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I would like to introduce you all to a good friend of mine, she lives in USA and is a fellow type 7a Arthrochalasia EDS, as there are only thought to be 40 of us in the world we get very excited when we find each other! I do believe there may be more of us, but without a registry of sufferers and more research on how exactly we present, and whether we are spontaneous mutations, or heritable we will never know for sure how many sufferers are out there. My parents both have the same defective gene as me, they have one each, I have inherited their two. My Dad and sister both have EDS, my mum is undiagnosed but is most definitely EDS too.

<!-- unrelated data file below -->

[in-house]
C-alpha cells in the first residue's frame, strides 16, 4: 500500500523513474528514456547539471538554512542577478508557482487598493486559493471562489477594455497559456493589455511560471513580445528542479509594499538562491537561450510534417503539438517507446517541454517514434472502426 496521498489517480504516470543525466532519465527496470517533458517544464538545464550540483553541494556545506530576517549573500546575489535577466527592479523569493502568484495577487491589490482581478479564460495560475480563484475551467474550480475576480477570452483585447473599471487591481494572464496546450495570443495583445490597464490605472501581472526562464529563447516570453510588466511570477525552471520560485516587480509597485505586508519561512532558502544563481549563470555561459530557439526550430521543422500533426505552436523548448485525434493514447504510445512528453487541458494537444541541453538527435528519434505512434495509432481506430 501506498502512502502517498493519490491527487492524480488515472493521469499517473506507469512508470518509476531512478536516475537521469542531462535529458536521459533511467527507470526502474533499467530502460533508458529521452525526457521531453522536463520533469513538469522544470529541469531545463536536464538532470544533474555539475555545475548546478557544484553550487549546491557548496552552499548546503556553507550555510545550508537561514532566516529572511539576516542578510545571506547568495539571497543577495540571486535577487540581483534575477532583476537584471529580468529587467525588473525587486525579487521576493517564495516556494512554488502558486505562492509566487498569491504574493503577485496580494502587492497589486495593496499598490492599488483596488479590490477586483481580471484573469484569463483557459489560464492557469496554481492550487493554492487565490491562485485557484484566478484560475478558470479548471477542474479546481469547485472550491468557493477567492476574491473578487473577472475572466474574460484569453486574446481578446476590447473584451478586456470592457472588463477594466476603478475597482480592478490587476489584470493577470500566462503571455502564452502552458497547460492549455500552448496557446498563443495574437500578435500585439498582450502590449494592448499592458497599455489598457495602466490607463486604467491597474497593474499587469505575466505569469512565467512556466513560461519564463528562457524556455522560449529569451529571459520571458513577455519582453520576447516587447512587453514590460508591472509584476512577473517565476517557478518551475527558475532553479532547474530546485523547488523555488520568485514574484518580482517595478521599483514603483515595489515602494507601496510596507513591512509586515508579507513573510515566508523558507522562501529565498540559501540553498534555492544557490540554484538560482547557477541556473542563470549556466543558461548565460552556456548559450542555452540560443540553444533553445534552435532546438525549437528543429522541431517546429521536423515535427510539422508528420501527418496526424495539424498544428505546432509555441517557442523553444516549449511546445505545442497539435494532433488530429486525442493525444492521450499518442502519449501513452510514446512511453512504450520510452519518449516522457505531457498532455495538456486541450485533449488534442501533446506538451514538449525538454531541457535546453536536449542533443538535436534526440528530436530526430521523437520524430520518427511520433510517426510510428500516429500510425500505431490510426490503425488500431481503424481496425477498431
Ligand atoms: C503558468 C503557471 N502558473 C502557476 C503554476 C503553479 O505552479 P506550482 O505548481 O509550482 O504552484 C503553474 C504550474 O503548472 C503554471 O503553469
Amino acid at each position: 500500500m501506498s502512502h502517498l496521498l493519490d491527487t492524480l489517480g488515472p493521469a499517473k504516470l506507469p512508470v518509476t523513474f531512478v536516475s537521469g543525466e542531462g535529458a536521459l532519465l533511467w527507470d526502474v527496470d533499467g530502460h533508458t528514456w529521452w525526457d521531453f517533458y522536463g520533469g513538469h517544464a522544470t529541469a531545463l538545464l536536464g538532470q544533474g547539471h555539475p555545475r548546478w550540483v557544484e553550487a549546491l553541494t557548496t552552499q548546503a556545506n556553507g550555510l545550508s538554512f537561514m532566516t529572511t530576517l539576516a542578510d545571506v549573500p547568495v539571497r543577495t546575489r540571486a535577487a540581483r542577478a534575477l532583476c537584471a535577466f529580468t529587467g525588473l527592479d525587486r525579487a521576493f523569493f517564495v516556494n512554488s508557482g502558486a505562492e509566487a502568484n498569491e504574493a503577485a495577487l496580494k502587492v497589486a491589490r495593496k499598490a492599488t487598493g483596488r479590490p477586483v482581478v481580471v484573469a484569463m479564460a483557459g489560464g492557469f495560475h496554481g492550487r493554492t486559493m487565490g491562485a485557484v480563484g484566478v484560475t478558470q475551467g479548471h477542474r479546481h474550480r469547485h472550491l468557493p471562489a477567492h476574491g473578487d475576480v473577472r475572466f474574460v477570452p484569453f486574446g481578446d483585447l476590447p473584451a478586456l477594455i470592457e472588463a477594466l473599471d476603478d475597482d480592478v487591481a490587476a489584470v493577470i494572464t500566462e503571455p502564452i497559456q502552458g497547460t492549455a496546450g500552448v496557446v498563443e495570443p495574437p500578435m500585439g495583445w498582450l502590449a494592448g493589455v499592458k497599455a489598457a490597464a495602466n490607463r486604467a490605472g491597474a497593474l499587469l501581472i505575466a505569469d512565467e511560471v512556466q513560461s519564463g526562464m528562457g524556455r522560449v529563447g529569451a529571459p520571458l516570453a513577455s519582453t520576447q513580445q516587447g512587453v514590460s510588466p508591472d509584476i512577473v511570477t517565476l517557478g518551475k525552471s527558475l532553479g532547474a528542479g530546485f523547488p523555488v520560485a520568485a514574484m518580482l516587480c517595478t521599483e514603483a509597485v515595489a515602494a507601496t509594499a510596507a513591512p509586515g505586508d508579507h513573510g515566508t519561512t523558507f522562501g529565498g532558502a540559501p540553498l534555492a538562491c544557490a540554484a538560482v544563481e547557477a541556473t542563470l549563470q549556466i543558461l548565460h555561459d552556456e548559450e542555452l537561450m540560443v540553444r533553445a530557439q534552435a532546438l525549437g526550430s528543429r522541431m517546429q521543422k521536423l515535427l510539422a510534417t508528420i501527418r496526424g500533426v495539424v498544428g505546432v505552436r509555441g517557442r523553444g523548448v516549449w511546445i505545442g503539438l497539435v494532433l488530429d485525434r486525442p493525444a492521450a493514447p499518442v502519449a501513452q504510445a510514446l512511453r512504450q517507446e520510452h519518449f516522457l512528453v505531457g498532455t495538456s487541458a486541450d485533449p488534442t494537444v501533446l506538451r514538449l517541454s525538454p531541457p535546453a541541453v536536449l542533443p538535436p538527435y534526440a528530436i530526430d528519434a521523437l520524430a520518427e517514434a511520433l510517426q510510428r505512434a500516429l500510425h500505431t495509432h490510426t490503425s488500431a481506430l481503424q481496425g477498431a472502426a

So my friend Natalie is another tiny feisty lady, born with congenital dislocated hip, she spent the first few years of her life very poorly , bruised all over , with limb deformities. Sadly due to misunderstanding of her condition Natalie was placed into foster care, it was only when the foster carer realised that Natalie was not presenting as a healthy child that Natalie was sent to medical professionals to be assessed. With our type and one of the only types, we also have bone involvement, meaning our bone is either osteopenic or we have osteoporosis, meaning we break bones easily, the gene defect is on the same defect as osteogenesis inperfecta, so a lot of us have the bone fragility too. We present with severe bruising as young babies and children and are often covered from head to toe. This can be misinterpreted as it was in Natalie’s case, with her many abnormalities, breaks and bruises. I was lucky. Consider a sick baby being taken off her parents due to the signs. I was forever in and out of hospital with injuries of dislocations, spinal injuries, bruises etc. Once Natalie was diagnosed there was a greater understanding of her condition. Medical professionals when they see us tend to panic, so rarer types parents are often told their child will not walk or make it to adult hood, have children etc.